A similar argument has been deployed by Vox, which even speaks of “violation of fundamental rights” and has promised “not to stop until its total repeal is achieved”, in the words of José Manuel Marín. The three right-wing groups focus on a precept of the law included to study possible violations of human rights beyond the death of the dictator, until 1983. Something with which the senator of Ciudadanos, Miguel Sánchez, has accused the Executive of “questioning basic pillars of our democratic system” such as the Transition, despite the fact that the measure does not extend the scope of application of the law, which reaches until the promulgation of the Constitution.
To justify their ‘no’ to the rule, these three parties have also brought up the terrorist group ETA, as they did in Congress. The law “creates an unacceptable inequality” between “first-class and second-class victims”, assured Sánchez, including the people murdered by the ETA members in the second group and those of the Franco regime in the first. The latter victims who are still waiting in many cases even to recover their disappeared relatives and who had to wait more than 30 years to be minimally recognized and named by law.
All the other formations have stood up to the denial of the historical memory of PP, Vox and Ciudadanos. And in fact, one of the first to respond has been the PNV, which in the words of Estefanía Beltrán has lamented that “they do not want any law that recognizes the truth of what happened” and that “they prefer a cloak of silence over this stage of totalitarianism fascist”. “Today we say loud and clear to the right and extreme right that democratic memory is law because that is how the citizens want it, we pay off a historic debt”, added the socialist Granados.
The general feeling is that the norm represents an advance with respect to the current law, but even so, some groups do not hide the bittersweet taste with which they are left. Among them, ERC, Geroa Bai or Compromís, who demand more ambition. The Republicans, who have been clear –“This is not the ERC law”, said Senator Josep María Reniu–, have abstained from the vote, but have warned the Government that they will be “attentive and vigilant in compliance” with the provisions of the project, most of which will enter into force one day after its publication in the BOE.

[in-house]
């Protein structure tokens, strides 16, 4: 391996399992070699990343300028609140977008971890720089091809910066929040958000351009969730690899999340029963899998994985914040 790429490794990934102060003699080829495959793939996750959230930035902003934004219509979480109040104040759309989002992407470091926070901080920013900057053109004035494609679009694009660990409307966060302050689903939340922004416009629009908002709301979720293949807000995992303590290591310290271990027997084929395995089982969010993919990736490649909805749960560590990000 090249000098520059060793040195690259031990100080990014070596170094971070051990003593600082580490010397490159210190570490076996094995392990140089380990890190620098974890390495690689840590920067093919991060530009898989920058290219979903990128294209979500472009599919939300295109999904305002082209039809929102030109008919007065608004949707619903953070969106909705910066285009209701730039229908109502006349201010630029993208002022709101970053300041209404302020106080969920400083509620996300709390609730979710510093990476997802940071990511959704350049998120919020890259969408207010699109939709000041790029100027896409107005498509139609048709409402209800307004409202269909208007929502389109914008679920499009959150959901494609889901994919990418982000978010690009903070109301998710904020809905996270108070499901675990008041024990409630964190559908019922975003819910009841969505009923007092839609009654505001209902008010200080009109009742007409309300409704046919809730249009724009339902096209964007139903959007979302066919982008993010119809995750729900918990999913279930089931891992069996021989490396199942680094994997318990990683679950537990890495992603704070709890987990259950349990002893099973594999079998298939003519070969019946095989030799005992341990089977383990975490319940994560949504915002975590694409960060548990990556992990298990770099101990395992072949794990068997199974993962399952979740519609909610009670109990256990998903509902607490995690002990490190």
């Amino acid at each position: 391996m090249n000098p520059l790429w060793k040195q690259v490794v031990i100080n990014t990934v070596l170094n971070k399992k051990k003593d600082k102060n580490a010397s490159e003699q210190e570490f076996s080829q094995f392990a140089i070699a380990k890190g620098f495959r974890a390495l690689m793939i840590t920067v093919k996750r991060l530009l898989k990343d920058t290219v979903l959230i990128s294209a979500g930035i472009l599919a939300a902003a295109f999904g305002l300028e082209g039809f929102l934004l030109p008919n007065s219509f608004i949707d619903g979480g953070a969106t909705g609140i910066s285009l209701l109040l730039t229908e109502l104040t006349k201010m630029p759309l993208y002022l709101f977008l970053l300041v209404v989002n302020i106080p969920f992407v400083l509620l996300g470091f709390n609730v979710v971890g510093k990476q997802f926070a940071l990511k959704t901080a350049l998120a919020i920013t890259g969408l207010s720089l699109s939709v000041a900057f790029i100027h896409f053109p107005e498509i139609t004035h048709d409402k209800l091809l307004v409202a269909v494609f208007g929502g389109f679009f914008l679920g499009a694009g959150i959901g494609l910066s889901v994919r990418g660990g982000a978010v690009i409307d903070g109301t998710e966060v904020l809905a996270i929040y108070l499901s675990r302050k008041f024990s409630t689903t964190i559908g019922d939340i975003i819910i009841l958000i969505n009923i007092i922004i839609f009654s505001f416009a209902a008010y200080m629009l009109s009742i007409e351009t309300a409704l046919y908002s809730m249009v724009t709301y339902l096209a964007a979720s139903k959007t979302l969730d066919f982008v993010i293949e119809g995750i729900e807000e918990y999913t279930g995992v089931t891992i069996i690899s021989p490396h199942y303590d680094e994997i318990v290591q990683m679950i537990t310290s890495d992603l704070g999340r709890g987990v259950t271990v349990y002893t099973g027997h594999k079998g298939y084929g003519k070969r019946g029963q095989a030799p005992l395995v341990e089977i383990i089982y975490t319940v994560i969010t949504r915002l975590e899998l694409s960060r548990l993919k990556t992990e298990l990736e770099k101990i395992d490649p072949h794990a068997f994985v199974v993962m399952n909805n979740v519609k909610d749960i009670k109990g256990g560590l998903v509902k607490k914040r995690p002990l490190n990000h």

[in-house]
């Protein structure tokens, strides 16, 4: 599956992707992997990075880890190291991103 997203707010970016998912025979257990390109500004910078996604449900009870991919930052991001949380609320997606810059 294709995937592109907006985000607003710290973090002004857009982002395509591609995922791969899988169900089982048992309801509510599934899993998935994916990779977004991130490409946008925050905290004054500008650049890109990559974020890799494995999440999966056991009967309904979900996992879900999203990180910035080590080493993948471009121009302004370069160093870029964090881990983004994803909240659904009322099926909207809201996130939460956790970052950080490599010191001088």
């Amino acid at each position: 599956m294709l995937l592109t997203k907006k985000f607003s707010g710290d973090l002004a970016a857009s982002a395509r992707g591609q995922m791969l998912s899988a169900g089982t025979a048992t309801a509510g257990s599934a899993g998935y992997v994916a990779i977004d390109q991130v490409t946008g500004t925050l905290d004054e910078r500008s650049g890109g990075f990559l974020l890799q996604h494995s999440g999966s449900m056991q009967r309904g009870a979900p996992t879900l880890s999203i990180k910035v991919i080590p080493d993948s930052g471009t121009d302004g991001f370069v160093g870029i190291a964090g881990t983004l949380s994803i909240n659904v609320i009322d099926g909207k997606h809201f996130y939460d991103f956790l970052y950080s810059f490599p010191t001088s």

If several of the critical parties agree on something, it is that they believe that the law should be more forceful with the persecution and prosecution of Francoist crimes, something that Amnesty International has even stated. They consider that the explicit removal of the obstacles that today prevent these human rights violations from being prosecuted in Spain is missing from the text and they believe that the creation of a specialized Prosecutor’s Office or the amendment agreed by the PSOE and United We Can that declares War crimes and crimes against humanity are imprescriptible and not subject to amnesty.
ERC has also regretted that the table has inadmissible for processing one of the amendments presented by the group and that called for the “suppression” of the title of King of Spain, a proposal that has not been debated because “it would require a reform of article 56.2 of the Constitution”, as communicated to them by the Senate. “The disparity of criteria in Congress and the Senate is incomprehensible, since it was processed and voted there,” Reniu denounced.